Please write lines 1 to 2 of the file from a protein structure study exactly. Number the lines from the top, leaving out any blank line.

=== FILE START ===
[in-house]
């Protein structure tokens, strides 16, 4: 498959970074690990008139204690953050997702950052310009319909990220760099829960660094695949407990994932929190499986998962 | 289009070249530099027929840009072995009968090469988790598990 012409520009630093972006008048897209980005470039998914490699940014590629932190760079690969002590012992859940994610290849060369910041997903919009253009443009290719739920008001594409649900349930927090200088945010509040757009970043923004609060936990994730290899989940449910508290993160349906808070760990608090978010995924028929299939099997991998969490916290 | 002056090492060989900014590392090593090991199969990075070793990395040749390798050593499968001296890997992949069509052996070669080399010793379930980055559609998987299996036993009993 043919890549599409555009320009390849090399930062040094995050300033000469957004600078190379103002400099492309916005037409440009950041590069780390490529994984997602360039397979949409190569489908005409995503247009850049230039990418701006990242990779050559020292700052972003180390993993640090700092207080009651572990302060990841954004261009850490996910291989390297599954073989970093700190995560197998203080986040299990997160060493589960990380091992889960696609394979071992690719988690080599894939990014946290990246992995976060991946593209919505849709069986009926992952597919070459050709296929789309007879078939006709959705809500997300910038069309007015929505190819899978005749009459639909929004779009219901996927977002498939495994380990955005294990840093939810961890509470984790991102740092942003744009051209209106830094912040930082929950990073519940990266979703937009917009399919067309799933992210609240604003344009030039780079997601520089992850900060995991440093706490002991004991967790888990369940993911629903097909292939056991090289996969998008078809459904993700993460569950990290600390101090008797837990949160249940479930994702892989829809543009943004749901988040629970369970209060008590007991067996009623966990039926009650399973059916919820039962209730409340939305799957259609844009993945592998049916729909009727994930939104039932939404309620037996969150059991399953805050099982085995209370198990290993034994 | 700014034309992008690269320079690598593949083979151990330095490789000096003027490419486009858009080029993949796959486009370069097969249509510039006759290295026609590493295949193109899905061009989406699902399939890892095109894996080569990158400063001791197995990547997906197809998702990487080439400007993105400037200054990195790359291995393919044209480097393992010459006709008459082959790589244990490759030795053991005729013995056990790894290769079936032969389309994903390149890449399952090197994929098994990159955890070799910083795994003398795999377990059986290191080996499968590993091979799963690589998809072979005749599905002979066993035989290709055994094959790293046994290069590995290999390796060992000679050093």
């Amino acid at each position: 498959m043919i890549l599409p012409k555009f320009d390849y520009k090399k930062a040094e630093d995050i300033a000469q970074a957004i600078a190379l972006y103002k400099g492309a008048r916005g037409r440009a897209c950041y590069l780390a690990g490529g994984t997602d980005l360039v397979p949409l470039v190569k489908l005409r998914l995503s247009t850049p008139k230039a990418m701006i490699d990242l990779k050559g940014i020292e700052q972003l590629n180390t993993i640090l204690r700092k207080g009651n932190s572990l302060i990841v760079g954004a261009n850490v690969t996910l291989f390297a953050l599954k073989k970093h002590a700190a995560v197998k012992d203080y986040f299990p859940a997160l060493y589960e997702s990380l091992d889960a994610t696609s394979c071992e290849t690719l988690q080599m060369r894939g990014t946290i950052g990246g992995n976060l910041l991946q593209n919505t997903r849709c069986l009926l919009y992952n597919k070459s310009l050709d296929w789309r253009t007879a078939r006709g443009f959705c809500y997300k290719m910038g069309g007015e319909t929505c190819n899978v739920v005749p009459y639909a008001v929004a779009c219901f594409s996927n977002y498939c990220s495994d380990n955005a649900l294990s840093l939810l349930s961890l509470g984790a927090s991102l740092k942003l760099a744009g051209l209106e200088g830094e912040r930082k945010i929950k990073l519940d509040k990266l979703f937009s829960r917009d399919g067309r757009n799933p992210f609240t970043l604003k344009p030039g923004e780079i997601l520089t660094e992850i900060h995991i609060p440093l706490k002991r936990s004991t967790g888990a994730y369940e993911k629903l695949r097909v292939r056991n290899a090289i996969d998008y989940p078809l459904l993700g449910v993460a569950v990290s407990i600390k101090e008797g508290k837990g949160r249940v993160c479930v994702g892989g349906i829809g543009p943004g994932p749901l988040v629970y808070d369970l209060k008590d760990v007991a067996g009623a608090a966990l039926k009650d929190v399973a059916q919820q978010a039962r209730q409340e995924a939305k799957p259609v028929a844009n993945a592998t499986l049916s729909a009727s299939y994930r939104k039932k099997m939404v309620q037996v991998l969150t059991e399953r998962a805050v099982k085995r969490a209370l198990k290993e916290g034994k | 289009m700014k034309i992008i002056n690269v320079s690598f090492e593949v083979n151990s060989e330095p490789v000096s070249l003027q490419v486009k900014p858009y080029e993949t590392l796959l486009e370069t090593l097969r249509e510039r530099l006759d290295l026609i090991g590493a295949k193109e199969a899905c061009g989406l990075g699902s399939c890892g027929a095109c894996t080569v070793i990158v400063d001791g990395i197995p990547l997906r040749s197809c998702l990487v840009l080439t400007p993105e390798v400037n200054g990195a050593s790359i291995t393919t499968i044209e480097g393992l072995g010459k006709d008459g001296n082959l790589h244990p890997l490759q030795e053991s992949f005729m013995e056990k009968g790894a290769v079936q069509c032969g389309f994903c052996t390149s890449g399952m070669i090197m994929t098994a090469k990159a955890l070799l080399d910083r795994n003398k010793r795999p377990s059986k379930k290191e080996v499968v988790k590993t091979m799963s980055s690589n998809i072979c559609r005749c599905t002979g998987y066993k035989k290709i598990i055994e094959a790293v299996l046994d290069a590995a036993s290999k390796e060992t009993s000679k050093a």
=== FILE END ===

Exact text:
[in-house]
């Protein structure tokens, strides 16, 4: 498959970074690990008139204690953050997702950052310009319909990220760099829960660094695949407990994932929190499986998962 | 289009070249530099027929840009072995009968090469988790598990 012409520009630093972006008048897209980005470039998914490699940014590629932190760079690969002590012992859940994610290849060369910041997903919009253009443009290719739920008001594409649900349930927090200088945010509040757009970043923004609060936990994730290899989940449910508290993160349906808070760990608090978010995924028929299939099997991998969490916290 | 002056090492060989900014590392090593090991199969990075070793990395040749390798050593499968001296890997992949069509052996070669080399010793379930980055559609998987299996036993009993 043919890549599409555009320009390849090399930062040094995050300033000469957004600078190379103002400099492309916005037409440009950041590069780390490529994984997602360039397979949409190569489908005409995503247009850049230039990418701006990242990779050559020292700052972003180390993993640090700092207080009651572990302060990841954004261009850490996910291989390297599954073989970093700190995560197998203080986040299990997160060493589960990380091992889960696609394979071992690719988690080599894939990014946290990246992995976060991946593209919505849709069986009926992952597919070459050709296929789309007879078939006709959705809500997300910038069309007015929505190819899978005749009459639909929004779009219901996927977002498939495994380990955005294990840093939810961890509470984790991102740092942003744009051209209106830094912040930082929950990073519940990266979703937009917009399919067309799933992210609240604003344009030039780079997601520089992850900060995991440093706490002991004991967790888990369940993911629903097909292939056991090289996969998008078809459904993700993460569950990290600390101090008797837990949160249940479930994702892989829809543009943004749901988040629970369970209060008590007991067996009623966990039926009650399973059916919820039962209730409340939305799957259609844009993945592998049916729909009727994930939104039932939404309620037996969150059991399953805050099982085995209370198990290993034994 | 700014034309992008690269320079690598593949083979151990330095490789000096003027490419486009858009080029993949796959486009370069097969249509510039006759290295026609590493295949193109899905061009989406699902399939890892095109894996080569990158400063001791197995990547997906197809998702990487080439400007993105400037200054990195790359291995393919044209480097393992010459006709008459082959790589244990490759030795053991005729013995056990790894290769079936032969389309994903390149890449399952090197994929098994990159955890070799910083795994003398795999377990059986290191080996499968590993091979799963690589998809072979005749599905002979066993035989290709055994094959790293046994290069590995290999390796060992000679050093």